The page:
Skip to Main Content
It looks like you're using Internet Explorer 11 or older. This website works best with modern browsers such as the latest versions of Chrome, Firefox, Safari, and Edge. If you continue with this browser, you may see unexpected results.

LGBTQ Studies

Resources for those interested in LGBTQ Studies

Citing Sources

There are several citation styles to choose from. APA, MLA or Chicago Style Guide are the most common; however, each discipline (and professor) has a preferred style so it is best to confirm the style expected for your class. 

APA (American Psychological Association) style is most commonly used to cite sources within the social sciences. This resource, revised according to the 6th edition, second printing of the APA manual, offers examples for the general format of APA research papers, in-text citations, endnotes/footnotes, and the reference page. For more information, please consult the Publication Manual of the American Psychological Association, (6th ed., 2nd printing).

MLA (Modern Language Association) style is most commonly used to write papers and cite sources within the liberal arts and humanities. This resource, updated to reflect the MLA Handbook (8th ed.), offers examples for the general format of MLA research papers, in-text citations, endnotes/footnotes, and the Works Cited page.

The Chicago Manual of Style (CMS) covers a variety of topics from manuscript preparation and publication to grammar, usage, and documentation and has been lovingly called the “editors’ bible.” The material in this resource focuses primarily on one of the two CMS documentation styles: the Notes-Bibliography System (NB), which is used by those in literature, history, and the arts. The other documentation style, the Author-Date System, is nearly identical in content but slightly different in form and is preferred in the social/sciences.

If you need some extra guidance on citing government information/publications, you can refer to this guide

How to Find Articles

The UNT Libraries subscribe to hundreds of online databases, and provide access to thousands of electronic journal titles, e-books, and an array of online art, music, and media materials. This tutorial provides basic information about  finding, and getting help with these systems in general, but if you need help, ask your librarian, Julie Leuzinger.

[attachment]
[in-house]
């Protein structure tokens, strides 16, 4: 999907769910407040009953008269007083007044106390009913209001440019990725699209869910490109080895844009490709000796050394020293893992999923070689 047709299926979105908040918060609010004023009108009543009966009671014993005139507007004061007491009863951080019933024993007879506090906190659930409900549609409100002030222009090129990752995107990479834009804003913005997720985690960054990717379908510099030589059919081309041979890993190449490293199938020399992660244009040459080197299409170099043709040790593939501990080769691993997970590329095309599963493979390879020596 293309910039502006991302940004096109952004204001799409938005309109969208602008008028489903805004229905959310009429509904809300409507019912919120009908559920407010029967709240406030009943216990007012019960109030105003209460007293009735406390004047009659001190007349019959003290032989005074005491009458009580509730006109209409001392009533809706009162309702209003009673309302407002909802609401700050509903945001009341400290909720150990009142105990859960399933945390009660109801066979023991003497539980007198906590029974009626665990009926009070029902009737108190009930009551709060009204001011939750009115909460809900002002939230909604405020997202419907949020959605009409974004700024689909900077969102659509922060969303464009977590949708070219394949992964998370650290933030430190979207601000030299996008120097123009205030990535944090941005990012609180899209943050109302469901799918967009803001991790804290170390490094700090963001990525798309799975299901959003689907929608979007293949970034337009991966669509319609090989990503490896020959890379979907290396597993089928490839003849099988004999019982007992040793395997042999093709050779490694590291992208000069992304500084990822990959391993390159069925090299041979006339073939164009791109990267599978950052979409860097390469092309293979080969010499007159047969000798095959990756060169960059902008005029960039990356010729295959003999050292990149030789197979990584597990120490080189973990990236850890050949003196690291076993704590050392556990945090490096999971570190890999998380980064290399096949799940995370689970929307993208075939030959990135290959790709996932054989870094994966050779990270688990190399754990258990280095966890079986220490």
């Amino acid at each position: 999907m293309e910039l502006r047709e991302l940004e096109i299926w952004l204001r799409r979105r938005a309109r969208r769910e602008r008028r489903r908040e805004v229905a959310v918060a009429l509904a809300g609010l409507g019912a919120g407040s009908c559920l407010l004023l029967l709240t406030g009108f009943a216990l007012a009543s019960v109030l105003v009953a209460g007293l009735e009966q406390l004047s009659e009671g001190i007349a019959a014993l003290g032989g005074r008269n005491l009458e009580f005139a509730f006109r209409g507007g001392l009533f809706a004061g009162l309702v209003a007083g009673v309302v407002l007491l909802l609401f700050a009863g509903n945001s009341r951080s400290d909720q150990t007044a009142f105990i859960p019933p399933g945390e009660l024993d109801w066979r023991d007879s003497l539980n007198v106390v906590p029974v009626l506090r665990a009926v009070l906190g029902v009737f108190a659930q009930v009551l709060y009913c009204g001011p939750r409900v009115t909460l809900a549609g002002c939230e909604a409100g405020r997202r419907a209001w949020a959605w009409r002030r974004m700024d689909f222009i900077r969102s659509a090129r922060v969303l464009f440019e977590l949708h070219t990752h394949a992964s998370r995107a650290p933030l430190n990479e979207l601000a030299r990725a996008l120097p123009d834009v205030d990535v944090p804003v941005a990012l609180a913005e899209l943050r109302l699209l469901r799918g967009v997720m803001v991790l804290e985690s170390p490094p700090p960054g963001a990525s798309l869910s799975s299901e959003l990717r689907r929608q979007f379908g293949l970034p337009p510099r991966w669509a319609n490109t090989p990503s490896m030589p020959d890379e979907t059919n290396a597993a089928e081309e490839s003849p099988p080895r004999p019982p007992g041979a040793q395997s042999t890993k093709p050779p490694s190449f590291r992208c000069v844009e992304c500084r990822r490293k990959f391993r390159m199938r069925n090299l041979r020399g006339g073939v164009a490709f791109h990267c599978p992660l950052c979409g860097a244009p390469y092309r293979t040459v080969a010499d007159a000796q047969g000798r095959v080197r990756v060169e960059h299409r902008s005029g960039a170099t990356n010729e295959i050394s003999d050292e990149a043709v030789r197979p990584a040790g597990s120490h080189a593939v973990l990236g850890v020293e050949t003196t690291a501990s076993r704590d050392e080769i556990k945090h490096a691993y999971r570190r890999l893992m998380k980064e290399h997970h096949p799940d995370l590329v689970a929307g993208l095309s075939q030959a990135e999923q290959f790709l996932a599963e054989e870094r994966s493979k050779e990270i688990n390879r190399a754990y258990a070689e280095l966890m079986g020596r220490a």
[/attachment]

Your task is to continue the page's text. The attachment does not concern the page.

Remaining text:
Understanding the Kinds of Resources Available

UNT Electronic Databases are extraordinarily diverse.  The following list is representative, but not complete:

  • Full Text:  Some contain the "full text," including actual journal or newspaper articles or other content.
  • Partial Full Text:  Contents may be full text or abstracts.
  • Not Full Text But Still Useful:  Many electronic databases were developed as tools to help you find information in other locations such as books, journals, or even web pages.
  • General Resources:  Some electronic databases cover a broad range of content areas and are considered "general resources."
  • Specialized:  Others focus on one content or subject area
  • Links to Articles:  More and more of our non-full text databases are now  providing a hyperlink to the full text article.  See the "Find Full Text" link in the database for details.

How to Find Electronic Databases

You essentially have two options.

  1. Find it Yourself: Find information yourself using one of our search/browse systems.
  2. Use a Guide or Ask for Help: Consult a "Research Guide" (like this one) specifically tailored to a subject or class, use the ASK US link at the top of every page, or ask your subject librarian.

Find it Yourself: Using the Online Articles Search

  1. From the libraries home pageyou will see a tabbed search box. The "Online Articles" Search can search through millions of electronically available full-text, scholarly articles. Enter your search terms.
  2. If you want to expand your criteria beyond articles to include other material types, you can do so from the advanced search.
  3. On the results screen, use the left-column facet selectors to further refine your search.

Find it Yourself: Using the Databases Search

From the libraries home pageyou will see a tabbed search box. Choose the "Databases" Tab, search by database title or by subject.

On the Results Page. Note the following:

  1. Linked Title: Provides direct access to the Database.  See "Access" (Above) for help with authentication.
  2. Information About the Resource: Each record provides information about the Resource.  Typically this includes the title, resource type, subjects covered, a description of the contents, coverage dates, help links/tutorials, and a contact person/service for additional help.
  3. About this Database Link: Provides more information about the database, typically including the contributor, resource types, and other special information.  You can also get a permanent link on this page for sharing or future use.

Citation Management

RefWorks Library Guide

Writing Help

The UNT Writing Center offers free writing tutoring to all currently enrolled UNT students in all disciplines and at all stages of their academic careers--from English composition students to graduate students writing theses and dissertations. 

Additional Links